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Fake News, Propaganda, and Information Literacy

Offering a brief introduction into "fake news" and providing you with the tools for identifying and combating it.






Fake News doesn't doesn't discriminate between subjects or fields of study. Have you ever done a casual Google search only to be overwhelmed by the credibility of your search results? Have you ever been unsure of the reliability of a science news story you found on Facebook?

Here we offer you a brief introduction into "fake news: science" and provide you with the tools to identify reliable science news sources.






Adapted from Fake News: Science Edition

Most Common Culprits

Fake News can enter the public realm for a number of difference reasons. Here are three types of common paths for Fake News:

  • Predatory Open Access Journals
  • Retractions
  • Media Miscommunication

Predatory Open Access Journals

Cabell's Directory is a searchable, curated database of critical information about reputable academic journals.  Its Predatory Reports is the only searchable database that identifies deceptive and fraudulent journals.

Directory of Open Access Journals is a free resource that lists reliable open access journals. The DOAJ seal is the standard of credibility for all open access journals. However, the DOAJ seal is often claimed by journals even if they have not been awarded it. Users concerned with a journal's credibility should always check the DOAJ site, rather than take the journal at its word. 

Adapted from Fake News: Science Edition




Retraction Watch is a blog dedicated to tracking and writing about retracted articles in academic journals. The creators of Retraction Watch have also created a Retraction Watch Retraction Database to help users search for retractions. The database is still in formation but functional. 

Adapted from Fake News: Science Edition

Media Miscommunication

Science news can be difficult to write. Sometimes, miscommunication occurs. Here are a couple of explanations as to why that happens:

 "Collectively, we agree that scientists need to be good communicators, but communicating science to laypeople is not a trivial task (Racine et al., 2005; Illes et al., 2010; Keehner and Fischer, 2011). Scientific ideas can be complicated and communication of these ideas often becomes mired in discipline-specific jargon and terminology. However, there is often an assumption that because scientists are experts in their field and think clearly, they are also naturally experts at communicating science to laypeople and can communicate effectively (Radford, 2011). There are certainly notable neuroscientists, such as Oliver Sacks and Robert Sapolsky, who have made their work accessible to the public through popular science writing. However, we do not think that these and other scientists who are literary figures in their own right, including Carl Sagan, Stephen Hawking, E. O. Wilson, and others, should be presented as evidence of scientists’ innate ability to communicate (Radford, 2011). These scientists have honed their communication skills over many years of practice and have sought opportunities for public discourse far beyond the extent of most researchers."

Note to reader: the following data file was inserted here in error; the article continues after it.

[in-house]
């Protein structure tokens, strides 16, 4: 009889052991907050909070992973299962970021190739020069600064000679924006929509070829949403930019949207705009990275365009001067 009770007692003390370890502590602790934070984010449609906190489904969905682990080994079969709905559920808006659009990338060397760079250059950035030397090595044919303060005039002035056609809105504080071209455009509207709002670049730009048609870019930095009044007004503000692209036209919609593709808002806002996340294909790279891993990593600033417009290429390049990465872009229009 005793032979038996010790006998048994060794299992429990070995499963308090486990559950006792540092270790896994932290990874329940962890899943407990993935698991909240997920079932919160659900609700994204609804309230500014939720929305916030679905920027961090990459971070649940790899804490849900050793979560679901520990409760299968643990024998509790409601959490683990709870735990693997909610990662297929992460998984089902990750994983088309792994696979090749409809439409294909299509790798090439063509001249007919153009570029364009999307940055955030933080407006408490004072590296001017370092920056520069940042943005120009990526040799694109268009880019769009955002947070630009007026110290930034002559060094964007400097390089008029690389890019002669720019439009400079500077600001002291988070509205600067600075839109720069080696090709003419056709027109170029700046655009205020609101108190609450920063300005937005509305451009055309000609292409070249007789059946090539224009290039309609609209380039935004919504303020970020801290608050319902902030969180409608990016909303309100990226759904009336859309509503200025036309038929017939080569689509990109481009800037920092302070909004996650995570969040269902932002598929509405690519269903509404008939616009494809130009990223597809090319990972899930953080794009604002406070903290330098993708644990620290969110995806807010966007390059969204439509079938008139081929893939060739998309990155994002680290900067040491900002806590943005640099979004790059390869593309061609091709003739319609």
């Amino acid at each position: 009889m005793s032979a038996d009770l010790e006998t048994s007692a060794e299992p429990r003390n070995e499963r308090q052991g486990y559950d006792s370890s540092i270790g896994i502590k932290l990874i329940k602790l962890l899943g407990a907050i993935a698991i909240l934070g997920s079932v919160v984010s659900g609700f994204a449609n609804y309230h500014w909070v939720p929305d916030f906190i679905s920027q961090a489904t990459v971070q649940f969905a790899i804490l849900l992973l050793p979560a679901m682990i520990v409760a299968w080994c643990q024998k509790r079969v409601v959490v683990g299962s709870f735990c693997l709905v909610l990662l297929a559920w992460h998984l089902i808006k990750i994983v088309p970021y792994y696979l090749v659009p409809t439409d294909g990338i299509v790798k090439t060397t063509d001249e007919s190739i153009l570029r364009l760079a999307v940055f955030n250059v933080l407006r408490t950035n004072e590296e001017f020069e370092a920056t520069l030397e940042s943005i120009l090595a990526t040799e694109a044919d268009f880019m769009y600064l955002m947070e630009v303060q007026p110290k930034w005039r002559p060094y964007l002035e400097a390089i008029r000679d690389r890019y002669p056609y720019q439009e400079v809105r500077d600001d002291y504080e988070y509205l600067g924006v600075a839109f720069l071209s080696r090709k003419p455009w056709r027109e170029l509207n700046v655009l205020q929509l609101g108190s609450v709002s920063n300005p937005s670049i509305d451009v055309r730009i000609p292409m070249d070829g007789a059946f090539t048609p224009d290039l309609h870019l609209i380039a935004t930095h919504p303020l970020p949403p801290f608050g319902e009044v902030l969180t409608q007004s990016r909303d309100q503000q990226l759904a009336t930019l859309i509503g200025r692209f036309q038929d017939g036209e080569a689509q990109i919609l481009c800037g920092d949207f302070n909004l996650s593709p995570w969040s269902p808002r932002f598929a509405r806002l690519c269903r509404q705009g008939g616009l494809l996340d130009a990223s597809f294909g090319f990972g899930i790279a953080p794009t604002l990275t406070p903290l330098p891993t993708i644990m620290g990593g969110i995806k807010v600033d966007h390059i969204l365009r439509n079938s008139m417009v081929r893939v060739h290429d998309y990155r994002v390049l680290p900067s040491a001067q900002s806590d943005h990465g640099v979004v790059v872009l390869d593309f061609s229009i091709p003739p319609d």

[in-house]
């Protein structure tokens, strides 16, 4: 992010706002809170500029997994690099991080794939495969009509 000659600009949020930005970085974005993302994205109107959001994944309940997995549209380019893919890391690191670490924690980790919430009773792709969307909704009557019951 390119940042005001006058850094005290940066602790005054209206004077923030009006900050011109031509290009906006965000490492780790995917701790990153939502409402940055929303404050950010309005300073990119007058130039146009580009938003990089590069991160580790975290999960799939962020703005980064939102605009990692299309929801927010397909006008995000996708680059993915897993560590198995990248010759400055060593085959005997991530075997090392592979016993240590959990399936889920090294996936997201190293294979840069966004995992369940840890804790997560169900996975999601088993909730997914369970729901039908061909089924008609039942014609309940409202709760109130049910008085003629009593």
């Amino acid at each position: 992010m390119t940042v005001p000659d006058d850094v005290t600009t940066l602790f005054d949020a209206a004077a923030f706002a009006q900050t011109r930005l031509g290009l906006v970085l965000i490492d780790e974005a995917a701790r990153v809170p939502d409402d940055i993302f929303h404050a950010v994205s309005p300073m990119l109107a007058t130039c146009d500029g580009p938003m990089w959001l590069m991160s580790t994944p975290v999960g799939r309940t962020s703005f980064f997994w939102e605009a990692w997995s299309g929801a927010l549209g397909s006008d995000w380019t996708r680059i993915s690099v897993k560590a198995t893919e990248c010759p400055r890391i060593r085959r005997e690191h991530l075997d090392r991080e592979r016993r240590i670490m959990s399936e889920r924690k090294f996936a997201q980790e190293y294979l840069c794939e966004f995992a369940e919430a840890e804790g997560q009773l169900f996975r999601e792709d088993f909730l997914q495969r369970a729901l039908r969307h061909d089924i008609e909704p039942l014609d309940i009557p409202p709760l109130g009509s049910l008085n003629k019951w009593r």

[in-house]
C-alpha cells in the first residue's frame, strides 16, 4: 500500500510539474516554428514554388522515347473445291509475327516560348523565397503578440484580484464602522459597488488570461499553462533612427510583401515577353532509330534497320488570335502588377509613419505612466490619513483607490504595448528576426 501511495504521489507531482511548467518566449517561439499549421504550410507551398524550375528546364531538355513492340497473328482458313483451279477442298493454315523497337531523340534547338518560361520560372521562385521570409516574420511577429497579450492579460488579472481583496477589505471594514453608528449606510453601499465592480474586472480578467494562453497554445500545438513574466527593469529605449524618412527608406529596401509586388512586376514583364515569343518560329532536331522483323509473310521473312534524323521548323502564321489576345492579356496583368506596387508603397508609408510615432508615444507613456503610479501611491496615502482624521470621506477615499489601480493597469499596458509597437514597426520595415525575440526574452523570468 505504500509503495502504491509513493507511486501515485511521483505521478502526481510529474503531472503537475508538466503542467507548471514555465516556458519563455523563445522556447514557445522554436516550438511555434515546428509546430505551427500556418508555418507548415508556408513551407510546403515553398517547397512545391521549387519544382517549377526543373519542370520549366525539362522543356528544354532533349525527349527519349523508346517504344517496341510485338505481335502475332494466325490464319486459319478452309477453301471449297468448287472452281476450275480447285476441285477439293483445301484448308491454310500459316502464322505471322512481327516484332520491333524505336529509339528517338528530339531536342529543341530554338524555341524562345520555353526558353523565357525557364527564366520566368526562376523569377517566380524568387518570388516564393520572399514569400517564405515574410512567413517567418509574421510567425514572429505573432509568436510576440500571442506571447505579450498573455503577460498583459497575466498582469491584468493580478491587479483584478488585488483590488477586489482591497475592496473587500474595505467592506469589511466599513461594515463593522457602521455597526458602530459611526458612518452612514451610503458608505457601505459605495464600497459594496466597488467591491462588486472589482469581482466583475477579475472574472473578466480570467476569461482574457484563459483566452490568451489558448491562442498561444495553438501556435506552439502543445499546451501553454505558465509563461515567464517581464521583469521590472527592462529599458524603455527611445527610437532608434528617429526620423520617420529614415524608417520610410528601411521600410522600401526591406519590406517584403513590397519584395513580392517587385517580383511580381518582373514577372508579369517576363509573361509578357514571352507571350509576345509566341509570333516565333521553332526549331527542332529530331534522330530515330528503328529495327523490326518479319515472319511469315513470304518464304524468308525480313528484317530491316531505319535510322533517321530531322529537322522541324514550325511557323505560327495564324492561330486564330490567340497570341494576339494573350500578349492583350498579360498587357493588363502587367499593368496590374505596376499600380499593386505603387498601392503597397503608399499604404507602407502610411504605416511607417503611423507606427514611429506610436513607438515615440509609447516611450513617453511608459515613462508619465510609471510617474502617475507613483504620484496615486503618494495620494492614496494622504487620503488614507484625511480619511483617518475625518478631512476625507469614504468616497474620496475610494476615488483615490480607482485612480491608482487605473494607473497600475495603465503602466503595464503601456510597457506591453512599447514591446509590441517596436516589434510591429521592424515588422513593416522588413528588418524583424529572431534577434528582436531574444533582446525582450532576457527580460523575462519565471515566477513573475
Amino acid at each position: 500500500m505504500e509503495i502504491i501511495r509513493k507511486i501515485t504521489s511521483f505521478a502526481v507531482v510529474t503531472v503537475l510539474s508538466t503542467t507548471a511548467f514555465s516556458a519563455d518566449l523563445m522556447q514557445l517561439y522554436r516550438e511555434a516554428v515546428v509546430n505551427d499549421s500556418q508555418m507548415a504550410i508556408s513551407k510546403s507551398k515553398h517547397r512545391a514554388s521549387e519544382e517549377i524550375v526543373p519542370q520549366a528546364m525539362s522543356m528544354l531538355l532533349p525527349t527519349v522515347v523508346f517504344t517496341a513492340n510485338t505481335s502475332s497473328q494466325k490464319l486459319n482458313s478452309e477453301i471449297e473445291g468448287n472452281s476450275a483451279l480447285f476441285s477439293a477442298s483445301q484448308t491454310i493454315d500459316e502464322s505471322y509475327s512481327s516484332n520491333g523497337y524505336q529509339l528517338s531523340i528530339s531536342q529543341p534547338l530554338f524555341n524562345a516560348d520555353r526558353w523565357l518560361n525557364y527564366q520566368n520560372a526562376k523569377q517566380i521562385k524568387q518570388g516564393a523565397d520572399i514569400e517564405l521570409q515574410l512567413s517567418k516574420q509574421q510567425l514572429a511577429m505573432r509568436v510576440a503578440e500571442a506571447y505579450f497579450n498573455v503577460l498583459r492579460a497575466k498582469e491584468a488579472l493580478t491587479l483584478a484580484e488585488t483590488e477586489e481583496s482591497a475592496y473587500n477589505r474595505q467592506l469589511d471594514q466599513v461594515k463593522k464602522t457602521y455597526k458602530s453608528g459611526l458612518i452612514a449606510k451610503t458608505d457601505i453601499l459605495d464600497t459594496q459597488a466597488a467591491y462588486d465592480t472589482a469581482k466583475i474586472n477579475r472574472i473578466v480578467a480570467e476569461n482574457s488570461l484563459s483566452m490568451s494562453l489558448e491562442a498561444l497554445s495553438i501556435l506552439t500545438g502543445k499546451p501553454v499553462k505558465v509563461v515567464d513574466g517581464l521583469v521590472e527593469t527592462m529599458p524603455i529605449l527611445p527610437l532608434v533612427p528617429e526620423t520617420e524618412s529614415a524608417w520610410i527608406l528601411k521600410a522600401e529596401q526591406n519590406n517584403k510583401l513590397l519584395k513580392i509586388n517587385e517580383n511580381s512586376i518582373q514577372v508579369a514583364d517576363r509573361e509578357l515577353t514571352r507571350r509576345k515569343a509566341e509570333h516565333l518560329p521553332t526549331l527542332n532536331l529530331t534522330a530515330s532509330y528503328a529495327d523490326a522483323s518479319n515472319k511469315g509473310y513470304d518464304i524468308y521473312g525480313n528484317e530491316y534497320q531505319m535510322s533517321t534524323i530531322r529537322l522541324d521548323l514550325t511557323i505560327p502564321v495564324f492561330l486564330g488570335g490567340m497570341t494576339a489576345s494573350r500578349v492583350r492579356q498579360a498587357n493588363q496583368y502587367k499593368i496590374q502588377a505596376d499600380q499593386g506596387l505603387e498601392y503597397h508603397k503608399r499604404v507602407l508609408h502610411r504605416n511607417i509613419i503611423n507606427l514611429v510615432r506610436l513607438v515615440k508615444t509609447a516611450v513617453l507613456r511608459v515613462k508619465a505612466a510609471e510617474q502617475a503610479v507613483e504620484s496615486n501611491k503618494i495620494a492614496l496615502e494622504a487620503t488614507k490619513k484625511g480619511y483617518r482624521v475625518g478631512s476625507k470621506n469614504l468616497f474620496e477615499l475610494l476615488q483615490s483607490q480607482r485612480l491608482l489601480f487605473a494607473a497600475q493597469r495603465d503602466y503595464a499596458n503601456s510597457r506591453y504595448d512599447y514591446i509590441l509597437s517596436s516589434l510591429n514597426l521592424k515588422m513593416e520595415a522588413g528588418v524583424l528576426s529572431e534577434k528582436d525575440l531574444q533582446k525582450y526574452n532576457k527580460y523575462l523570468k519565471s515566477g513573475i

via "Science Communication to the General Public: Why We Need to Teach Undergraduate and Graduate Students this Skill as Part of Their Scientific Training"

"I have been contributing articles about science to The Times since 2004. For the past four years I’ve written a weekly column called Matter. I usually base my ideas on scientific research that has matured far enough that it is beginning to get published in peer-reviewed journals. The biggest challenge in writing these is that there’s so much data to learn about, to mull and to transform into a narrative that will be compelling to nonexperts."

via "What's a Science Reporter to Do When Sound Evidence Isn't Sound?"

Adapted from Fake News: Science Edition